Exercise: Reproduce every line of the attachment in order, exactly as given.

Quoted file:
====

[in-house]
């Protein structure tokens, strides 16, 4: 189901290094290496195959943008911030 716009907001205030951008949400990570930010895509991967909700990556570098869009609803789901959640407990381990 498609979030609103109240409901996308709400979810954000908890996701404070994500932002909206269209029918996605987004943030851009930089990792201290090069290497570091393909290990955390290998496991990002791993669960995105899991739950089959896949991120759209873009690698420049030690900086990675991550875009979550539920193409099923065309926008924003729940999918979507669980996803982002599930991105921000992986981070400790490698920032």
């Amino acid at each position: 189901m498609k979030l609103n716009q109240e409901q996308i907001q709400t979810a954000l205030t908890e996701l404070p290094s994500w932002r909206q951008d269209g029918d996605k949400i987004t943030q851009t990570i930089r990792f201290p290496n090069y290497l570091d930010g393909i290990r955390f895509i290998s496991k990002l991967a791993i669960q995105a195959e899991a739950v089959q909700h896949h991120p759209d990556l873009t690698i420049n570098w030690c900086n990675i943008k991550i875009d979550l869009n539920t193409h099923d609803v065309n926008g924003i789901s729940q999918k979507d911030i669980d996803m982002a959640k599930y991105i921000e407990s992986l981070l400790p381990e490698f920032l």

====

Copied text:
[in-house]
């Protein structure tokens, strides 16, 4: 189901290094290496195959943008911030 716009907001205030951008949400990570930010895509991967909700990556570098869009609803789901959640407990381990 498609979030609103109240409901996308709400979810954000908890996701404070994500932002909206269209029918996605987004943030851009930089990792201290090069290497570091393909290990955390290998496991990002791993669960995105899991739950089959896949991120759209873009690698420049030690900086990675991550875009979550539920193409099923065309926008924003729940999918979507669980996803982002599930991105921000992986981070400790490698920032």
């Amino acid at each position: 189901m498609k979030l609103n716009q109240e409901q996308i907001q709400t979810a954000l205030t908890e996701l404070p290094s994500w932002r909206q951008d269209g029918d996605k949400i987004t943030q851009t990570i930089r990792f201290p290496n090069y290497l570091d930010g393909i290990r955390f895509i290998s496991k990002l991967a791993i669960q995105a195959e899991a739950v089959q909700h896949h991120p759209d990556l873009t690698i420049n570098w030690c900086n990675i943008k991550i875009d979550l869009n539920t193409h099923d609803v065309n926008g924003i789901s729940q999918k979507d911030i669980d996803m982002a959640k599930y991105i921000e407990s992986l981070l400790p381990e490698f920032l």